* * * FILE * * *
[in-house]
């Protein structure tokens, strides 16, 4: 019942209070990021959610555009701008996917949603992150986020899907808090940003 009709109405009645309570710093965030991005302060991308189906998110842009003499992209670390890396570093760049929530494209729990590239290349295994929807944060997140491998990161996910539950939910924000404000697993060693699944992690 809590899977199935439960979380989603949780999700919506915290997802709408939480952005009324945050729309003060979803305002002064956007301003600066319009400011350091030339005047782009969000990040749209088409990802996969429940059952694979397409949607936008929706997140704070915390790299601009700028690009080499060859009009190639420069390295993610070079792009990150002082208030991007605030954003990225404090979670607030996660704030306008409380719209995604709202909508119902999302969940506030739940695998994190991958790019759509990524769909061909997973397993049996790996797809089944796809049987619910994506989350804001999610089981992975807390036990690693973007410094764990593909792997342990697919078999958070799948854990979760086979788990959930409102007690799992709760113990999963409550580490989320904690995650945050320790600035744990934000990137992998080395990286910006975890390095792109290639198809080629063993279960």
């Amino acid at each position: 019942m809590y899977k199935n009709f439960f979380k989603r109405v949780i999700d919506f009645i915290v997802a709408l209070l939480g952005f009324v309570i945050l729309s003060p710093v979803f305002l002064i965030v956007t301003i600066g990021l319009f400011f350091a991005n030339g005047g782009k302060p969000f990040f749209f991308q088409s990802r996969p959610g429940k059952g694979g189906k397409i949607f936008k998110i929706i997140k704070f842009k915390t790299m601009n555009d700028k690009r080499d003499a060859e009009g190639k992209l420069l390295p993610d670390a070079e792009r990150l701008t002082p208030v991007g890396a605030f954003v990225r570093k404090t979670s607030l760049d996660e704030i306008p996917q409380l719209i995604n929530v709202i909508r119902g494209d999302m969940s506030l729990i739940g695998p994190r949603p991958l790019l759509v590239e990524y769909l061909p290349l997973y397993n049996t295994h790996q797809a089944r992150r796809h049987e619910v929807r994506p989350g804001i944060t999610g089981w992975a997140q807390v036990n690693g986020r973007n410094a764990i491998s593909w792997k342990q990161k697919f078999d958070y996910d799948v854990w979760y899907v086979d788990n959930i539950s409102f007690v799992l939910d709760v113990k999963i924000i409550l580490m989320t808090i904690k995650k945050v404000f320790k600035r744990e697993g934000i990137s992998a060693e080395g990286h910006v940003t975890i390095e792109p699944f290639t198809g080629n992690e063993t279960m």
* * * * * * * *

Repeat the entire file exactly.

[in-house]
């Protein structure tokens, strides 16, 4: 019942209070990021959610555009701008996917949603992150986020899907808090940003 009709109405009645309570710093965030991005302060991308189906998110842009003499992209670390890396570093760049929530494209729990590239290349295994929807944060997140491998990161996910539950939910924000404000697993060693699944992690 809590899977199935439960979380989603949780999700919506915290997802709408939480952005009324945050729309003060979803305002002064956007301003600066319009400011350091030339005047782009969000990040749209088409990802996969429940059952694979397409949607936008929706997140704070915390790299601009700028690009080499060859009009190639420069390295993610070079792009990150002082208030991007605030954003990225404090979670607030996660704030306008409380719209995604709202909508119902999302969940506030739940695998994190991958790019759509990524769909061909997973397993049996790996797809089944796809049987619910994506989350804001999610089981992975807390036990690693973007410094764990593909792997342990697919078999958070799948854990979760086979788990959930409102007690799992709760113990999963409550580490989320904690995650945050320790600035744990934000990137992998080395990286910006975890390095792109290639198809080629063993279960």
């Amino acid at each position: 019942m809590y899977k199935n009709f439960f979380k989603r109405v949780i999700d919506f009645i915290v997802a709408l209070l939480g952005f009324v309570i945050l729309s003060p710093v979803f305002l002064i965030v956007t301003i600066g990021l319009f400011f350091a991005n030339g005047g782009k302060p969000f990040f749209f991308q088409s990802r996969p959610g429940k059952g694979g189906k397409i949607f936008k998110i929706i997140k704070f842009k915390t790299m601009n555009d700028k690009r080499d003499a060859e009009g190639k992209l420069l390295p993610d670390a070079e792009r990150l701008t002082p208030v991007g890396a605030f954003v990225r570093k404090t979670s607030l760049d996660e704030i306008p996917q409380l719209i995604n929530v709202i909508r119902g494209d999302m969940s506030l729990i739940g695998p994190r949603p991958l790019l759509v590239e990524y769909l061909p290349l997973y397993n049996t295994h790996q797809a089944r992150r796809h049987e619910v929807r994506p989350g804001i944060t999610g089981w992975a997140q807390v036990n690693g986020r973007n410094a764990i491998s593909w792997k342990q990161k697919f078999d958070y996910d799948v854990w979760y899907v086979d788990n959930i539950s409102f007690v799992l939910d709760v113990k999963i924000i409550l580490m989320t808090i904690k995650k945050v404000f320790k600035r744990e697993g934000i990137s992998a060693e080395g990286h910006v940003t975890i390095e792109p699944f290639t198809g080629n992690e063993t279960m």